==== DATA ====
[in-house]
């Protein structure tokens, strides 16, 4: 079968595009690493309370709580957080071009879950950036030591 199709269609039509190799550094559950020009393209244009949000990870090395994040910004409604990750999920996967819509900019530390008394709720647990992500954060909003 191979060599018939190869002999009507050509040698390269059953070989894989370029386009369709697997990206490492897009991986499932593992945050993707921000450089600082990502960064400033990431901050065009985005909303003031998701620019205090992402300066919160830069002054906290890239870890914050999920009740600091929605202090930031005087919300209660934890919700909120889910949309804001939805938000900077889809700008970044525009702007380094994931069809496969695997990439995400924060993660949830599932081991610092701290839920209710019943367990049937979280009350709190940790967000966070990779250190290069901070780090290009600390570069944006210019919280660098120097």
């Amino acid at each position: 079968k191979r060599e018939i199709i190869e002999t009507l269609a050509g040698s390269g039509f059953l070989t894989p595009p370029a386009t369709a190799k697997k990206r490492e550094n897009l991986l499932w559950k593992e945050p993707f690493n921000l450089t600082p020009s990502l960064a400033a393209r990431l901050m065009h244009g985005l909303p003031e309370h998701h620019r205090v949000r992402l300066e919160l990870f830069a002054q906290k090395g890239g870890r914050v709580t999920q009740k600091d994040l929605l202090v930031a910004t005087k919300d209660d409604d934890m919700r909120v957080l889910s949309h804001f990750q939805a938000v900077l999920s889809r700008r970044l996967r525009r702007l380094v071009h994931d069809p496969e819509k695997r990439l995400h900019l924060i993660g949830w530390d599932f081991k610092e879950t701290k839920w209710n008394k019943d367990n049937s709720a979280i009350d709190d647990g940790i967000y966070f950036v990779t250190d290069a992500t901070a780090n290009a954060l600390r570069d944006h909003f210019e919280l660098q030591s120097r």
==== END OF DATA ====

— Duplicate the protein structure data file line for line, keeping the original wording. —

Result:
[in-house]
């Protein structure tokens, strides 16, 4: 079968595009690493309370709580957080071009879950950036030591 199709269609039509190799550094559950020009393209244009949000990870090395994040910004409604990750999920996967819509900019530390008394709720647990992500954060909003 191979060599018939190869002999009507050509040698390269059953070989894989370029386009369709697997990206490492897009991986499932593992945050993707921000450089600082990502960064400033990431901050065009985005909303003031998701620019205090992402300066919160830069002054906290890239870890914050999920009740600091929605202090930031005087919300209660934890919700909120889910949309804001939805938000900077889809700008970044525009702007380094994931069809496969695997990439995400924060993660949830599932081991610092701290839920209710019943367990049937979280009350709190940790967000966070990779250190290069901070780090290009600390570069944006210019919280660098120097």
């Amino acid at each position: 079968k191979r060599e018939i199709i190869e002999t009507l269609a050509g040698s390269g039509f059953l070989t894989p595009p370029a386009t369709a190799k697997k990206r490492e550094n897009l991986l499932w559950k593992e945050p993707f690493n921000l450089t600082p020009s990502l960064a400033a393209r990431l901050m065009h244009g985005l909303p003031e309370h998701h620019r205090v949000r992402l300066e919160l990870f830069a002054q906290k090395g890239g870890r914050v709580t999920q009740k600091d994040l929605l202090v930031a910004t005087k919300d209660d409604d934890m919700r909120v957080l889910s949309h804001f990750q939805a938000v900077l999920s889809r700008r970044l996967r525009r702007l380094v071009h994931d069809p496969e819509k695997r990439l995400h900019l924060i993660g949830w530390d599932f081991k610092e879950t701290k839920w209710n008394k019943d367990n049937s709720a979280i009350d709190d647990g940790i967000y966070f950036v990779t250190d290069a992500t901070a780090n290009a954060l600390r570069d944006h909003f210019e919280l660098q030591s120097r």